Wilson and Bella volunteer through See Spot Read, a meet up / community calendar that helps coordinate opportunities to positively impact young readers. Founded in 2008, See Spot Read was established after Rebecca Hirschfield of Raleigh and her Shepherd / Hound mix, Freddie, completed training to become a therapy dog team. Hirschfield began looking for flexible opportunities to help children improve their reading skills; when she was unable to find such an opportunity, she and several volunteers founded See Spot Read. See Spot Read is a program built around volunteers and their certified therapy dogs to provide encouragement to young readers at local schools and libraries. By signing up to become a member of See Spot Read, volunteers can learn about reading opportunities held in and around the Raleigh area.
According to See Spot Read, literacy specialists acknowledge that children who are below their peers in reading skills are often intimidated by reading aloud in a group, have lower self-esteem, and view reading as a chore. Dog reading programs are based on the premise that children will find reading to an animal less intimidating than reading to their peers, parents, or teachers. Being with a dog is relaxing and fun, and builds a positive association with reading activities. Instead of reading being a chore, it becomes something to look forward to when a dog is involved.
Dr. Overall explains the benefit to dogs, “Once the dog passes the qualifying test, the work of a therapy dog is so varied that dogs are able to use their cognitive skill sets in ways that too many dogs do not. The act of engaging with people with different needs and attending to them in ways that get responses is profoundly cogitatively stimulating and enriching for the dogs, and likely very socially and emotionally rewarding.” Dr. Overall continues, “If you watch kids in reading programs using dogs, the dogs watch the kids, and when the kids pause to look at the dog, the dog does something like wag his tail as part of that social interaction. Such signals then encourage the kids, and in turn, their response to the dog’s signal is also a reward.”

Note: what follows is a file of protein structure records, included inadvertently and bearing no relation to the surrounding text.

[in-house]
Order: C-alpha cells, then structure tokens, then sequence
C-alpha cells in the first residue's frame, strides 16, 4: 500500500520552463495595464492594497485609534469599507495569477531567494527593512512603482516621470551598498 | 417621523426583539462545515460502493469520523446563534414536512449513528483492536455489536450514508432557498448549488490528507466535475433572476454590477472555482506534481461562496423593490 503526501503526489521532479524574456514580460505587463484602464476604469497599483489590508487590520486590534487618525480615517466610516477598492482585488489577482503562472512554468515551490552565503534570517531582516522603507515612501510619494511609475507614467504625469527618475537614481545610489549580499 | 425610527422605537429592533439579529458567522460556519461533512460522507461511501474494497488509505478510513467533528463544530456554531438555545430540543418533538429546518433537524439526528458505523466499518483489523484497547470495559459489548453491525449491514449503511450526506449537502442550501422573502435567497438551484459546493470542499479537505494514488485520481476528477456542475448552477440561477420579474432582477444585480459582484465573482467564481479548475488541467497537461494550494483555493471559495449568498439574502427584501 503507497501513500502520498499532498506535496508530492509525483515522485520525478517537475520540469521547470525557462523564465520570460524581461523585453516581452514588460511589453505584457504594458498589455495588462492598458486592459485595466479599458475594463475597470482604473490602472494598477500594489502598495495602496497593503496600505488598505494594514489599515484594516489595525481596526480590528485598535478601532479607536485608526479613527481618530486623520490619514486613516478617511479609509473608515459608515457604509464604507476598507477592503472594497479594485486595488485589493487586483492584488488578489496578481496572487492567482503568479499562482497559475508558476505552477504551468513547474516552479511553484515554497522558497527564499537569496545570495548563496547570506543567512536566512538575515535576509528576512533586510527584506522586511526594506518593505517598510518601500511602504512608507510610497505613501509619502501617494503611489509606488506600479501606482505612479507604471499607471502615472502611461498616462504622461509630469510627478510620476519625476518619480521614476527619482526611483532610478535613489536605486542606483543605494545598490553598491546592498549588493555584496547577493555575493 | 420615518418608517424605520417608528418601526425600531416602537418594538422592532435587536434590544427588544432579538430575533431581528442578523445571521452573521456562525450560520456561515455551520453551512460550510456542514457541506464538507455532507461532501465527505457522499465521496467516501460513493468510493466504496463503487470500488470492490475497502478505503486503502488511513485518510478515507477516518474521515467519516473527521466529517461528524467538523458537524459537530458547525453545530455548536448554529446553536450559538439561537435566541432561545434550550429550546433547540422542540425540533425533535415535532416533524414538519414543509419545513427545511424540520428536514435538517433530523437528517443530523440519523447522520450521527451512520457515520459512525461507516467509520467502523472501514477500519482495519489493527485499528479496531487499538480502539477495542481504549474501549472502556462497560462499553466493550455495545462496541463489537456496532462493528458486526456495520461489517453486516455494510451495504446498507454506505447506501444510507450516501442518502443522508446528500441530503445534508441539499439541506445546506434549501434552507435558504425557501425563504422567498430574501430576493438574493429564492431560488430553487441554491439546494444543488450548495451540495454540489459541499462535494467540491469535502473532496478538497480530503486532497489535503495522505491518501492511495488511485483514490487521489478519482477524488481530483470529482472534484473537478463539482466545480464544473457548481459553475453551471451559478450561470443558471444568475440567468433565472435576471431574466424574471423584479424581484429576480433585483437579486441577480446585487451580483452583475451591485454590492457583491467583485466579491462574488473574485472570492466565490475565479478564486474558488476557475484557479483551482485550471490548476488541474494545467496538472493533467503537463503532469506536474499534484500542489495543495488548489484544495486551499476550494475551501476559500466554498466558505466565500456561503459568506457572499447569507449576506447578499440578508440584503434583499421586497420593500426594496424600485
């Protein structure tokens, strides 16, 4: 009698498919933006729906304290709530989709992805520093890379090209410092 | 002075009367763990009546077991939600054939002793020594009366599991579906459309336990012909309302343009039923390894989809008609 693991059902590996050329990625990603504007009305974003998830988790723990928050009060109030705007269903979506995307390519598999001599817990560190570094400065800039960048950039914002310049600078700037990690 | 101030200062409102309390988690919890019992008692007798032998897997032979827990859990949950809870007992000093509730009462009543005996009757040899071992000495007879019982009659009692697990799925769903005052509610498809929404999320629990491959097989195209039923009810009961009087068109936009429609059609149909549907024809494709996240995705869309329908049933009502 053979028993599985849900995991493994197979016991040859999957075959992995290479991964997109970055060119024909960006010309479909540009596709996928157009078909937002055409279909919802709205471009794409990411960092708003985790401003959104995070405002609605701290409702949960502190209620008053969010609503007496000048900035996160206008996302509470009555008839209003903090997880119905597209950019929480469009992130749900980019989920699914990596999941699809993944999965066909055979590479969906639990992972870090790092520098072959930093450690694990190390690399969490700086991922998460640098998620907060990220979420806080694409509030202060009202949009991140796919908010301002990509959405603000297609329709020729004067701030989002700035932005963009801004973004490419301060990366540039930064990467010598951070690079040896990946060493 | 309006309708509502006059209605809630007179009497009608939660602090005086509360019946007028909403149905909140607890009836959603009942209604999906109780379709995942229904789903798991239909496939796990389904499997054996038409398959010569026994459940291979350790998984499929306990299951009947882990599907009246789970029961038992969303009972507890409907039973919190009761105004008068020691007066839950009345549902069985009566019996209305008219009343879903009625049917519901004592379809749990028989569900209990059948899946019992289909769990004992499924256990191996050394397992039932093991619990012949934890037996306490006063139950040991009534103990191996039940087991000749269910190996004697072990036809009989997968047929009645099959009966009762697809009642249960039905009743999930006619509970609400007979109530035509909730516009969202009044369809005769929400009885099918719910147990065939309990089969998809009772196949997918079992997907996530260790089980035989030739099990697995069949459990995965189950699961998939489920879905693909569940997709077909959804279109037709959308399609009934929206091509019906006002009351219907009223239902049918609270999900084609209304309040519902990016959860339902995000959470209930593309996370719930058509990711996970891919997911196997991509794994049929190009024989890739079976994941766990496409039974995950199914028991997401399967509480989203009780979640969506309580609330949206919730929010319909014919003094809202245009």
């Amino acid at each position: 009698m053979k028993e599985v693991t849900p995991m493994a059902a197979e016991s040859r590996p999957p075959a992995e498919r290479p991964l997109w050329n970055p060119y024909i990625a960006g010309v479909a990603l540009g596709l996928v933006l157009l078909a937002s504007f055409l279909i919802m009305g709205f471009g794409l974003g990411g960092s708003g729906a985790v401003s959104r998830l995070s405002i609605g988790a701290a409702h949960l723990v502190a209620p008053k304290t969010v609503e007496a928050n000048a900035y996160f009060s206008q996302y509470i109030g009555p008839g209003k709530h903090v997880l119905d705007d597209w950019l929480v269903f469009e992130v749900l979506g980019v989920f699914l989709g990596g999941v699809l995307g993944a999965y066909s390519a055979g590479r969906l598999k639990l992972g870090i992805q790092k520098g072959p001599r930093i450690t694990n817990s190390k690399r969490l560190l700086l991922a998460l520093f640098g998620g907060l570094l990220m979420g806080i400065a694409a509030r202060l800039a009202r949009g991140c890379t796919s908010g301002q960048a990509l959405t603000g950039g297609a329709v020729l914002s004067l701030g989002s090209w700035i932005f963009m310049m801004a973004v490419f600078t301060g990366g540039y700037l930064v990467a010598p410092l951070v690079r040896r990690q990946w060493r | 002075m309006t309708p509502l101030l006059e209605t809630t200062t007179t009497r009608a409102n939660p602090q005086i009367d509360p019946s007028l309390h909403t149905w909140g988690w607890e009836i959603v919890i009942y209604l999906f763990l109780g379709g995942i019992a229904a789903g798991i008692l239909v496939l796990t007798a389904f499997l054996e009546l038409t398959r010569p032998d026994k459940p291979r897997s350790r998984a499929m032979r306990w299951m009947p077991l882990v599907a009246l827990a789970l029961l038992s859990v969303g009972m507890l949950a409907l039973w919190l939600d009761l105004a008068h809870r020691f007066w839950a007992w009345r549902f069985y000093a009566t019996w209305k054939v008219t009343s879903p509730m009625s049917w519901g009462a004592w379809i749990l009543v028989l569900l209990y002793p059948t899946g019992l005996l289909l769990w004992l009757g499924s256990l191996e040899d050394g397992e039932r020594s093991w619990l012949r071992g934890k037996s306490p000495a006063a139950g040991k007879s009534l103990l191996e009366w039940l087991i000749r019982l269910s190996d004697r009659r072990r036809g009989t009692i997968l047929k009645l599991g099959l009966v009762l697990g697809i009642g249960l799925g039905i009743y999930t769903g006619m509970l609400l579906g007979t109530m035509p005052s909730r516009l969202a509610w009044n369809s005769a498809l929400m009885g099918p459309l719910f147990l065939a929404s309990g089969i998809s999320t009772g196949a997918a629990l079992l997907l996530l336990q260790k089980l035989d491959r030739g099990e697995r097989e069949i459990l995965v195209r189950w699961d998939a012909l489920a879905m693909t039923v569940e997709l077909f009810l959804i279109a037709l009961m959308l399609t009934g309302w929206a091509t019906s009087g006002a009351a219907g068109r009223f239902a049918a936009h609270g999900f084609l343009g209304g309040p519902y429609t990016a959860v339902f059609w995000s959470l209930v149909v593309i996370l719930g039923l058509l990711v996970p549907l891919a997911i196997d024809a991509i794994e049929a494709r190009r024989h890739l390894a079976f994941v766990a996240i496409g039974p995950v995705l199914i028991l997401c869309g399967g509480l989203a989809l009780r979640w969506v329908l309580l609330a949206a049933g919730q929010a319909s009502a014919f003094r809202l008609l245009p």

Bella loves to please her owners, and according to Wilson, receives just as much from participating in the program as the children do. “Every time I take out her therapy bandana and say, ‘It’s time for school, Bella,’ she goes into a frenzy! She absolutely loves to be with people. Having her go into a school setting gives her the opportunity for social interaction. By asking Bella to sit and listen to the stories, she is so content to be working with the students. When the children get excited about finishing a book or mastering a difficult word she senses that, and gets excited too. Like humans, dogs need to be challenged, and this is Bella’s challenge.”
Help Future Generations of Dogs
Participate in canine health research by providing samples or by enrolling in a clinical trial. Samples are needed from healthy dogs and dogs affected by specific diseases.